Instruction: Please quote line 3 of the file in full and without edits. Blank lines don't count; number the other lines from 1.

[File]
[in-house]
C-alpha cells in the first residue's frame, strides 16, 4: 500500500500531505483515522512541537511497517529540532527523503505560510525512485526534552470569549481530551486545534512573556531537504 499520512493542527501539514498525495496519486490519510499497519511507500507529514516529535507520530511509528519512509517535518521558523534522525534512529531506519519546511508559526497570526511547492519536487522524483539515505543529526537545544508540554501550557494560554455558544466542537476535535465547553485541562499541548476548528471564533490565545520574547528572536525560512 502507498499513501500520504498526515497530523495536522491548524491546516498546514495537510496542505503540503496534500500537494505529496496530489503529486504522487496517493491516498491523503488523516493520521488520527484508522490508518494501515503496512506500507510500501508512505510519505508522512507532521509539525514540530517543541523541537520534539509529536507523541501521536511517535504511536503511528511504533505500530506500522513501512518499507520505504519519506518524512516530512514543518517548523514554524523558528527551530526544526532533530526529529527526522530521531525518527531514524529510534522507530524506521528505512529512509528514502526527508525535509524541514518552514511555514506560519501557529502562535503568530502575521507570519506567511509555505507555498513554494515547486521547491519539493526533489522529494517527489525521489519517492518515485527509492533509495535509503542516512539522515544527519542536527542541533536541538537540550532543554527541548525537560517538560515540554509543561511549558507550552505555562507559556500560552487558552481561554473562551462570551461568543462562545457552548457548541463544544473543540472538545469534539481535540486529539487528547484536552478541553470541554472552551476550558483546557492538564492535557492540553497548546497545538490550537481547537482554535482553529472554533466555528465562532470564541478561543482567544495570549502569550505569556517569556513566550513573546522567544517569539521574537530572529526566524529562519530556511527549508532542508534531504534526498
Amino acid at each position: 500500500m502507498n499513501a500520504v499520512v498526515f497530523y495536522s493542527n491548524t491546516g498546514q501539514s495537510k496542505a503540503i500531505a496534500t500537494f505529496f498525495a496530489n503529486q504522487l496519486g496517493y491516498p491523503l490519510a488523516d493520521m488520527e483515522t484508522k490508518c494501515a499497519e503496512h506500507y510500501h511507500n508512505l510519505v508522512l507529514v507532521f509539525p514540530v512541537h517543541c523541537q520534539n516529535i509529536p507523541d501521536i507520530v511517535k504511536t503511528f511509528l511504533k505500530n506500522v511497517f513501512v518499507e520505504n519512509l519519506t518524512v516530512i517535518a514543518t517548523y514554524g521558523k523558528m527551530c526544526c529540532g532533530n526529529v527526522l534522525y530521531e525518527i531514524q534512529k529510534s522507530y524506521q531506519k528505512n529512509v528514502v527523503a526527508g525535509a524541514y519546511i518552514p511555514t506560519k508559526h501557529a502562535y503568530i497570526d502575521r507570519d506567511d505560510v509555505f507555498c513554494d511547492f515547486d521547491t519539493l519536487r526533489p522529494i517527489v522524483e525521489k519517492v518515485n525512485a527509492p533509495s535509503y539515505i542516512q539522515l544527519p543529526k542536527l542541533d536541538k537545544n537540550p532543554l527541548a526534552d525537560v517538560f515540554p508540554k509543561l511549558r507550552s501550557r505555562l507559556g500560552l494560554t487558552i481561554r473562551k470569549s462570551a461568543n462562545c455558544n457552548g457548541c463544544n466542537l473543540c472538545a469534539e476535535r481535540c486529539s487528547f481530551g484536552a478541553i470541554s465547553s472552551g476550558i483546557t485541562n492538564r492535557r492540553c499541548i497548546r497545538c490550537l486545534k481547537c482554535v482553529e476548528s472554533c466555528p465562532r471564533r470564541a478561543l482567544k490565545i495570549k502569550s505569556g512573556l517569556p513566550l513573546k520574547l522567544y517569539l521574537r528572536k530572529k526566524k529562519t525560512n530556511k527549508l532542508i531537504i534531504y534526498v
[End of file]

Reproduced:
Amino acid at each position: 500500500m502507498n499513501a500520504v499520512v498526515f497530523y495536522s493542527n491548524t491546516g498546514q501539514s495537510k496542505a503540503i500531505a496534500t500537494f505529496f498525495a496530489n503529486q504522487l496519486g496517493y491516498p491523503l490519510a488523516d493520521m488520527e483515522t484508522k490508518c494501515a499497519e503496512h506500507y510500501h511507500n508512505l510519505v508522512l507529514v507532521f509539525p514540530v512541537h517543541c523541537q520534539n516529535i509529536p507523541d501521536i507520530v511517535k504511536t503511528f511509528l511504533k505500530n506500522v511497517f513501512v518499507e520505504n519512509l519519506t518524512v516530512i517535518a514543518t517548523y514554524g521558523k523558528m527551530c526544526c529540532g532533530n526529529v527526522l534522525y530521531e525518527i531514524q534512529k529510534s522507530y524506521q531506519k528505512n529512509v528514502v527523503a526527508g525535509a524541514y519546511i518552514p511555514t506560519k508559526h501557529a502562535y503568530i497570526d502575521r507570519d506567511d505560510v509555505f507555498c513554494d511547492f515547486d521547491t519539493l519536487r526533489p522529494i517527489v522524483e525521489k519517492v518515485n525512485a527509492p533509495s535509503y539515505i542516512q539522515l544527519p543529526k542536527l542541533d536541538k537545544n537540550p532543554l527541548a526534552d525537560v517538560f515540554p508540554k509543561l511549558r507550552s501550557r505555562l507559556g500560552l494560554t487558552i481561554r473562551k470569549s462570551a461568543n462562545c455558544n457552548g457548541c463544544n466542537l473543540c472538545a469534539e476535535r481535540c486529539s487528547f481530551g484536552a478541553i470541554s465547553s472552551g476550558i483546557t485541562n492538564r492535557r492540553c499541548i497548546r497545538c490550537l486545534k481547537c482554535v482553529e476548528s472554533c466555528p465562532r471564533r470564541a478561543l482567544k490565545i495570549k502569550s505569556g512573556l517569556p513566550l513573546k520574547l522567544y517569539l521574537r528572536k530572529k526566524k529562519t525560512n530556511k527549508l532542508i531537504i534531504y534526498v